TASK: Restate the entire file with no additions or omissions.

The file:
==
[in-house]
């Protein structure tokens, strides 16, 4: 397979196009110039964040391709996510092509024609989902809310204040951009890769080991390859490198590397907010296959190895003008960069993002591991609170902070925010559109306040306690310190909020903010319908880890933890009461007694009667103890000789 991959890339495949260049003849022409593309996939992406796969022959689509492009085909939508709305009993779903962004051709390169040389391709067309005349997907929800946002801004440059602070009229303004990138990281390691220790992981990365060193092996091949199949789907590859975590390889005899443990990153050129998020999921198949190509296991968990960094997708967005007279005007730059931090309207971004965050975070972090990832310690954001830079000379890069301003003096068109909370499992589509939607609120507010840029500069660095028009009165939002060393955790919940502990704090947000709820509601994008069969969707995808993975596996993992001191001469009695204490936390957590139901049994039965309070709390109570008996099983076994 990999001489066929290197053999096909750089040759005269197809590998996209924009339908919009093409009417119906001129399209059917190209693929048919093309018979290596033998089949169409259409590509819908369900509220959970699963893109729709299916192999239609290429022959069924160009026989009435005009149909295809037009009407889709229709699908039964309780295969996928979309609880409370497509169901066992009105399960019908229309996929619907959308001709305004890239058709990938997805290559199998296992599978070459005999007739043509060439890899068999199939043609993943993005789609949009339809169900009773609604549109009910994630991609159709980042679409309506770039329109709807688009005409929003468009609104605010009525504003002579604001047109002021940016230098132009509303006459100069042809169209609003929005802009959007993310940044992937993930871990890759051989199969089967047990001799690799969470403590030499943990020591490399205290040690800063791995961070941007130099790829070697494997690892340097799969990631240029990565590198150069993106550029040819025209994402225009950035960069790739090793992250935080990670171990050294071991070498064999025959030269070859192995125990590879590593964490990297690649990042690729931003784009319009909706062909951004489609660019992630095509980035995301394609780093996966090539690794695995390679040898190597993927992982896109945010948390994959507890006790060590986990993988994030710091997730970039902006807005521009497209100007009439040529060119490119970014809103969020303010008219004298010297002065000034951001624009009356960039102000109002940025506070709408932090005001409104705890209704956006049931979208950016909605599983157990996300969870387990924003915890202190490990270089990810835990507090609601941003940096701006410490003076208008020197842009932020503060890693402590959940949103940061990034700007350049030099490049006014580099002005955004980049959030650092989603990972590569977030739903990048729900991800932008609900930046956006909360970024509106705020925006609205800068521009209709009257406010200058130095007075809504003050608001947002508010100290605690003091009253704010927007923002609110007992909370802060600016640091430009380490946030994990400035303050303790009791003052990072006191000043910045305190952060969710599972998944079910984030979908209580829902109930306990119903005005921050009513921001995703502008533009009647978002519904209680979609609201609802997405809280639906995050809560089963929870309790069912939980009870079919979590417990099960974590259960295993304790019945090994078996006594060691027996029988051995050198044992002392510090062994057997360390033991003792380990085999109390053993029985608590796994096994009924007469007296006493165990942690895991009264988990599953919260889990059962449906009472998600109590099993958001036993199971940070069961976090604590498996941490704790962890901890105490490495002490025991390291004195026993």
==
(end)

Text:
[in-house]
């Protein structure tokens, strides 16, 4: 397979196009110039964040391709996510092509024609989902809310204040951009890769080991390859490198590397907010296959190895003008960069993002591991609170902070925010559109306040306690310190909020903010319908880890933890009461007694009667103890000789 991959890339495949260049003849022409593309996939992406796969022959689509492009085909939508709305009993779903962004051709390169040389391709067309005349997907929800946002801004440059602070009229303004990138990281390691220790992981990365060193092996091949199949789907590859975590390889005899443990990153050129998020999921198949190509296991968990960094997708967005007279005007730059931090309207971004965050975070972090990832310690954001830079000379890069301003003096068109909370499992589509939607609120507010840029500069660095028009009165939002060393955790919940502990704090947000709820509601994008069969969707995808993975596996993992001191001469009695204490936390957590139901049994039965309070709390109570008996099983076994 990999001489066929290197053999096909750089040759005269197809590998996209924009339908919009093409009417119906001129399209059917190209693929048919093309018979290596033998089949169409259409590509819908369900509220959970699963893109729709299916192999239609290429022959069924160009026989009435005009149909295809037009009407889709229709699908039964309780295969996928979309609880409370497509169901066992009105399960019908229309996929619907959308001709305004890239058709990938997805290559199998296992599978070459005999007739043509060439890899068999199939043609993943993005789609949009339809169900009773609604549109009910994630991609159709980042679409309506770039329109709807688009005409929003468009609104605010009525504003002579604001047109002021940016230098132009509303006459100069042809169209609003929005802009959007993310940044992937993930871990890759051989199969089967047990001799690799969470403590030499943990020591490399205290040690800063791995961070941007130099790829070697494997690892340097799969990631240029990565590198150069993106550029040819025209994402225009950035960069790739090793992250935080990670171990050294071991070498064999025959030269070859192995125990590879590593964490990297690649990042690729931003784009319009909706062909951004489609660019992630095509980035995301394609780093996966090539690794695995390679040898190597993927992982896109945010948390994959507890006790060590986990993988994030710091997730970039902006807005521009497209100007009439040529060119490119970014809103969020303010008219004298010297002065000034951001624009009356960039102000109002940025506070709408932090005001409104705890209704956006049931979208950016909605599983157990996300969870387990924003915890202190490990270089990810835990507090609601941003940096701006410490003076208008020197842009932020503060890693402590959940949103940061990034700007350049030099490049006014580099002005955004980049959030650092989603990972590569977030739903990048729900991800932008609900930046956006909360970024509106705020925006609205800068521009209709009257406010200058130095007075809504003050608001947002508010100290605690003091009253704010927007923002609110007992909370802060600016640091430009380490946030994990400035303050303790009791003052990072006191000043910045305190952060969710599972998944079910984030979908209580829902109930306990119903005005921050009513921001995703502008533009009647978002519904209680979609609201609802997405809280639906995050809560089963929870309790069912939980009870079919979590417990099960974590259960295993304790019945090994078996006594060691027996029988051995050198044992002392510090062994057997360390033991003792380990085999109390053993029985608590796994096994009924007469007296006493165990942690895991009264988990599953919260889990059962449906009472998600109590099993958001036993199971940070069961976090604590498996941490704790962890901890105490490495002490025991390291004195026993």